North Carolina Gov. Pat McCrory (R) has refused to concede to his Democratic challenger, state Attorney General Roy Cooper, in the governor’s race, with Cooper leading by fewer than 5,000 votes.
Cooper has declared victory in the race, but McCrory said Wednesday that he will not concede until Nov. 18 when counties complete a canvass of their votes.
“The process is continuing in North Carolina,” McCrory said. “The election is not over.”
McCrory’s campaign says it’s concerned about officials in Durham saying around 11 p.m. on Tuesday that they had yet to upload more than 90,000 early votes.
“The votes have been cast in the gubernatorial election, but many have yet to be counted. Currently, there are tens of thousands of outstanding absentee, military and provisional ballots across the state, and claiming an outcome before the process has concluded is irresponsible and disrespectful to the voters of North Carolina whose voices have yet to be heard. We also have grave concerns over potential irregularities in Durham County, including the sudden emergence of over 90,000 ballots at the end of the night,” McCrory campaign strategist Chris LaCivita told ABC Raleigh affiliate WTVD.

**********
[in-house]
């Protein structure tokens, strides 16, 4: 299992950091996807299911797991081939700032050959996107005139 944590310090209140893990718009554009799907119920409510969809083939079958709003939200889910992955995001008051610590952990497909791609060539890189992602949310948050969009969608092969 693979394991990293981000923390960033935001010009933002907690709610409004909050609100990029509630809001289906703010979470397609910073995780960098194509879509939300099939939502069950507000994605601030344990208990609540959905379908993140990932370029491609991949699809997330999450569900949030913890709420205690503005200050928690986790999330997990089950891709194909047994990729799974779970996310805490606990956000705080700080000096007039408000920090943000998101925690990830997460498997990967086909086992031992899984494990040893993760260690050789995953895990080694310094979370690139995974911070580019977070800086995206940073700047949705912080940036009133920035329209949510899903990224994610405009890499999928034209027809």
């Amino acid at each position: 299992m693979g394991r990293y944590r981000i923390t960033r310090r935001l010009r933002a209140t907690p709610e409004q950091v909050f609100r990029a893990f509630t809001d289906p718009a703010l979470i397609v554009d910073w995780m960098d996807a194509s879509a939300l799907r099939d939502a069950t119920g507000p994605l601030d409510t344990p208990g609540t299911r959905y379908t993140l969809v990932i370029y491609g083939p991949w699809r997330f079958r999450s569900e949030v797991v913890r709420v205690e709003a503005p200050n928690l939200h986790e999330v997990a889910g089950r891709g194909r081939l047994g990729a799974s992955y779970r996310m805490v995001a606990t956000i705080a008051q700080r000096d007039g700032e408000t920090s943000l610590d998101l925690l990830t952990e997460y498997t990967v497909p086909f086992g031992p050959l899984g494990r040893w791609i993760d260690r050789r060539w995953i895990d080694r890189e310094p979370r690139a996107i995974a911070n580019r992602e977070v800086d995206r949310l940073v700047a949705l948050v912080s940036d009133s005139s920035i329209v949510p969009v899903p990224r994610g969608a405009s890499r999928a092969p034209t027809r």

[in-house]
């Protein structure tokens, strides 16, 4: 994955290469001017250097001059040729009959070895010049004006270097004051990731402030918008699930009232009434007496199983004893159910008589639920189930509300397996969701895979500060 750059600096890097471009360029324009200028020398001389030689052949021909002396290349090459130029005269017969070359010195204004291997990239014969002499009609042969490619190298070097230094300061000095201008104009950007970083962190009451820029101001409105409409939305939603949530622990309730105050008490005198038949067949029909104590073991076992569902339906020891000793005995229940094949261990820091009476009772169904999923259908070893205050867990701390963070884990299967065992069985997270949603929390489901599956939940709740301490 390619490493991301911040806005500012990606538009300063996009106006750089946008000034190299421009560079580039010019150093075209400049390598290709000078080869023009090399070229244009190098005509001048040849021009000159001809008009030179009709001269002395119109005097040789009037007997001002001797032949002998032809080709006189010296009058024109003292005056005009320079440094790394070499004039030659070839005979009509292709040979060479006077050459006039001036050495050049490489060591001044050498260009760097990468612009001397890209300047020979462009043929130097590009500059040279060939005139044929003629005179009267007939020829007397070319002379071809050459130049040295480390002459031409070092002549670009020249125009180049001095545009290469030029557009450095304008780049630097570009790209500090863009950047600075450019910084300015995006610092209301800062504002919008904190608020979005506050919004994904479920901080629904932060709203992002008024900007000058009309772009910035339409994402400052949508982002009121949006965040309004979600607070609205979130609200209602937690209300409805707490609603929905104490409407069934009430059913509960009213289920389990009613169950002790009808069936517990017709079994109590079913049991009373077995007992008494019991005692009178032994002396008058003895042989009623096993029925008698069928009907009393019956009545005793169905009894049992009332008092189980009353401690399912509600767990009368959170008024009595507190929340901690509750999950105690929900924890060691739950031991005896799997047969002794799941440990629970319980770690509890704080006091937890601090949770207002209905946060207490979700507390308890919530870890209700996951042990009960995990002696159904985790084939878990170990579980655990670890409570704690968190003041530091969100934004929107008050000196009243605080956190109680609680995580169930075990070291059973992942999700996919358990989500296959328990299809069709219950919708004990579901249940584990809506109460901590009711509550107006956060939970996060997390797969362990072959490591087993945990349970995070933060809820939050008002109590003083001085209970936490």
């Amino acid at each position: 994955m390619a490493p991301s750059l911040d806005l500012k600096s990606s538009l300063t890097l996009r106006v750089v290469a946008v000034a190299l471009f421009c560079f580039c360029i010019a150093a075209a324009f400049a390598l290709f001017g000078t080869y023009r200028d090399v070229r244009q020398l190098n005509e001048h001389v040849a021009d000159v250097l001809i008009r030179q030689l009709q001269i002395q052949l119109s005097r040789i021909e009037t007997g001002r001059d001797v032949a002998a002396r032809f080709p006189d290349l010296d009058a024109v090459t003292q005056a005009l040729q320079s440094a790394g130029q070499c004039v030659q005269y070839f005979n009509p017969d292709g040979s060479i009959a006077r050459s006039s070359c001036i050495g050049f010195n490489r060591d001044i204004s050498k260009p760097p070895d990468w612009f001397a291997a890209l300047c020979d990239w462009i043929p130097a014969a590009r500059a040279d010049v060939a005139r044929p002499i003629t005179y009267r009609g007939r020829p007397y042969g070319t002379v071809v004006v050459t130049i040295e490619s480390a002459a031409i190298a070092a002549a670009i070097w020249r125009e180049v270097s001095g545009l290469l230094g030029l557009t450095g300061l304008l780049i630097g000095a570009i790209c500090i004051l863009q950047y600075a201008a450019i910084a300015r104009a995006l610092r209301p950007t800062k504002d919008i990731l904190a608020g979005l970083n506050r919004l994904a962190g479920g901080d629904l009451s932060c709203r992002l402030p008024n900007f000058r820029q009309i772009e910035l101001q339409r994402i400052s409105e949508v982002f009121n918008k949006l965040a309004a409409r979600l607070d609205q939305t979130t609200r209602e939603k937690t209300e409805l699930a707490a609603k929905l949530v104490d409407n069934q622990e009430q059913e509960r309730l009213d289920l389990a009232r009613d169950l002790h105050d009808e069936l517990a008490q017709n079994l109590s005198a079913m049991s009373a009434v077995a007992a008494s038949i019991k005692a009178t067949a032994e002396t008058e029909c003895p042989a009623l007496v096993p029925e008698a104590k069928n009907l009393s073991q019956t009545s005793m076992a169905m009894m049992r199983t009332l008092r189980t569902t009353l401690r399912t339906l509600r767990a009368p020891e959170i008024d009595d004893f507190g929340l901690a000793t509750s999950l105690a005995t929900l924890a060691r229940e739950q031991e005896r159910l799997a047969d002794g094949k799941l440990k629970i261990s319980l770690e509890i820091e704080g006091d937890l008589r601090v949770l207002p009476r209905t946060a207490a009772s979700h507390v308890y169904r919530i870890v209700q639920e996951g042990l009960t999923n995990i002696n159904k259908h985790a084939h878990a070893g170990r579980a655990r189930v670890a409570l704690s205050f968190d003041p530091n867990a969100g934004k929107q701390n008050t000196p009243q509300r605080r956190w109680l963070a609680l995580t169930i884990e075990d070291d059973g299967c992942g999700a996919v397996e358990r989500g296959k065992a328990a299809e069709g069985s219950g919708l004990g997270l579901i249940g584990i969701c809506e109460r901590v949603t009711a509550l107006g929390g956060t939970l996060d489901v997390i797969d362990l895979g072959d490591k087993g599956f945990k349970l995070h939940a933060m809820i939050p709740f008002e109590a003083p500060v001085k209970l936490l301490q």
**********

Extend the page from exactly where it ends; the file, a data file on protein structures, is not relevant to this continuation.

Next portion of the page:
Though Donald Trump and Sen. Richard Burr (R-NC) both pulled off decisive victories in North Carolina, it appears McCrory was not able to ride their coattails.
McCrory was likely hurt by his support for HB2, a state law that eliminated local governments’ ability to pass anti-discrimination laws to protect LGBT individuals and banned transgender people from using the public bathroom that corresponds with their gender identity. The law sparked instant backlash in the state, prompting sports leagues to pull championship games from the state and companies like PayPal to end plans to bring new jobs to the state.
Despite pressure from companies to repeal the law, McCrory resisted making substantial changes to the legislation and defended the law until Election Day. Cooper, meanwhile, refused to defend HB2 in court and made the anti-gay law a big part of his campaign for governor.